No one doubts that Facebook has risen rapidly to become the most popular social network on the planet, succeeding where Friendster and MySpace did not. But did Facebook introduce revolutionary innovations that changed the face of social networking, rewriting the book on interaction online? Or were Facebook's innovations merely disruptive to the incumbents, pushing past and edging them out?
"Goddess loving vegetarian techno-utopian" used to be a typical personal description on the now defunct social network Friendster. Peopled with Burning Man fans and Silicon Valley engineers, the site encouraged people to invite friends, discover others with like interests, and contact each other.
What Friendster lacked was reliable enough technology infrastructure and a strong enough incentive to come back. When MySpace gained traction, the hipsters -- I mean, Friendsters -- abandoned the site and created new profile homes.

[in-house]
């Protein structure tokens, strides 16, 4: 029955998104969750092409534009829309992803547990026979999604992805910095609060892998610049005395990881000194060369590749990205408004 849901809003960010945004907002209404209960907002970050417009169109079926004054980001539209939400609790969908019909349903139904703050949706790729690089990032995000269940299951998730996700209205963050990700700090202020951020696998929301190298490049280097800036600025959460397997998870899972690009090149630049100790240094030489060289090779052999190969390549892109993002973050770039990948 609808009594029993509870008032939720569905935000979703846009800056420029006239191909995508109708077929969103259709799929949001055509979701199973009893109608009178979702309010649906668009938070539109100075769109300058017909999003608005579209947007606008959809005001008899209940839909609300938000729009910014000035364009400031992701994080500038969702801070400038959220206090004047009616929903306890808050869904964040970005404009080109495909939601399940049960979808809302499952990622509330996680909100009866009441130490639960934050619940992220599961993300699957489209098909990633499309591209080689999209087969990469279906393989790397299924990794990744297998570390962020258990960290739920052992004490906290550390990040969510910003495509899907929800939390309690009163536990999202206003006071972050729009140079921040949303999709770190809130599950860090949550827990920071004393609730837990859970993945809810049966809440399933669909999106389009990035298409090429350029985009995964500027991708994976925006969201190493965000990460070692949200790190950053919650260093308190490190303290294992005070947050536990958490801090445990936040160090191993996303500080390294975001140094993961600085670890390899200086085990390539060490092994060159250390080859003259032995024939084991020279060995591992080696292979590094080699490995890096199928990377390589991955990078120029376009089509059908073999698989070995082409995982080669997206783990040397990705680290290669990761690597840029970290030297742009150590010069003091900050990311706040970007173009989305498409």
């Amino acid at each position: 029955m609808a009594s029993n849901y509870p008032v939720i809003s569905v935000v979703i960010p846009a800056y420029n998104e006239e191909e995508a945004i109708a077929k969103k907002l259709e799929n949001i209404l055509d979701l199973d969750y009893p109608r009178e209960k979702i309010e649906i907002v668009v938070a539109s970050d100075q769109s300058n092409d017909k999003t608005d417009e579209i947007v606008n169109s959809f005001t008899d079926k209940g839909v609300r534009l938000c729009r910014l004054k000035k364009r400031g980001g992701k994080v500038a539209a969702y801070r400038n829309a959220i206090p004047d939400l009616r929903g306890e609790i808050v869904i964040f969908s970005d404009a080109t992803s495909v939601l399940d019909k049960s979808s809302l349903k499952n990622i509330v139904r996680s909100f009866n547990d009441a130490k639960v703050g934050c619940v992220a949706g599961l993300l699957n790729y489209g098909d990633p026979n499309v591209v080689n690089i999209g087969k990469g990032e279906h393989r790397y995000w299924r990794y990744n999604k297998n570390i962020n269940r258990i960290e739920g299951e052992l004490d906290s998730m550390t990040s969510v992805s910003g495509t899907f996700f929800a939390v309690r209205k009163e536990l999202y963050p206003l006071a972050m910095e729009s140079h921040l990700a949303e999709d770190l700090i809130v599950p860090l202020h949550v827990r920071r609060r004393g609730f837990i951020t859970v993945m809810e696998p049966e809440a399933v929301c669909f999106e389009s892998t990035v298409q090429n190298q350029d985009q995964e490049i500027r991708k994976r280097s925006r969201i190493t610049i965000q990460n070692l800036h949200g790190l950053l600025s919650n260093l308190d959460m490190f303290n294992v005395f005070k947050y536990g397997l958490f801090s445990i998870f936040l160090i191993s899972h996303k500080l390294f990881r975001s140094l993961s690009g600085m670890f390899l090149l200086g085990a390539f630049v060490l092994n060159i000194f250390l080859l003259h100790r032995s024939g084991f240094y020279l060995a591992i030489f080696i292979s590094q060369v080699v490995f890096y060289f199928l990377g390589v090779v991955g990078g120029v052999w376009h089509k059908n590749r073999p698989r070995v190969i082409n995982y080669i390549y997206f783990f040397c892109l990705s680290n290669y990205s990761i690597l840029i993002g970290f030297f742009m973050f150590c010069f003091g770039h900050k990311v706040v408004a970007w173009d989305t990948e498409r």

MySpace enabled people to create highly customized home pages to express their personalities. The site grew so quickly that trolls and pedophiles saw an appealing target. As MySpace weathered the growing pains, without ever really solving its sleaze problems, the site finally gained a niche among artists and musicians. Bands posted recordings and video trailers. Their fans could stay in touch and find out about upcoming shows.
And then Facebook emerged from the Ivory Tower and the crowds rapidly defected again. In 2009 Facebook finally surpassed MySpace's traffic, but the site had already created more incentive to stick around as early as 2007.
What did Facebook do right? Was it revolutionary or just a little better in a few minor ways?
Revolutionary vs. Disruptive Innovation
A quick note on definitions. A revolutionary innovation changes the rules of an industry, introducing whole new product attributes that people had never valued before. Example: the Amazon Kindle.
By contrast, a (merely) disruptive innovation segments an existing market by creating a new feature tradeoff that appeals to different users. Example: 3.25" disk drives.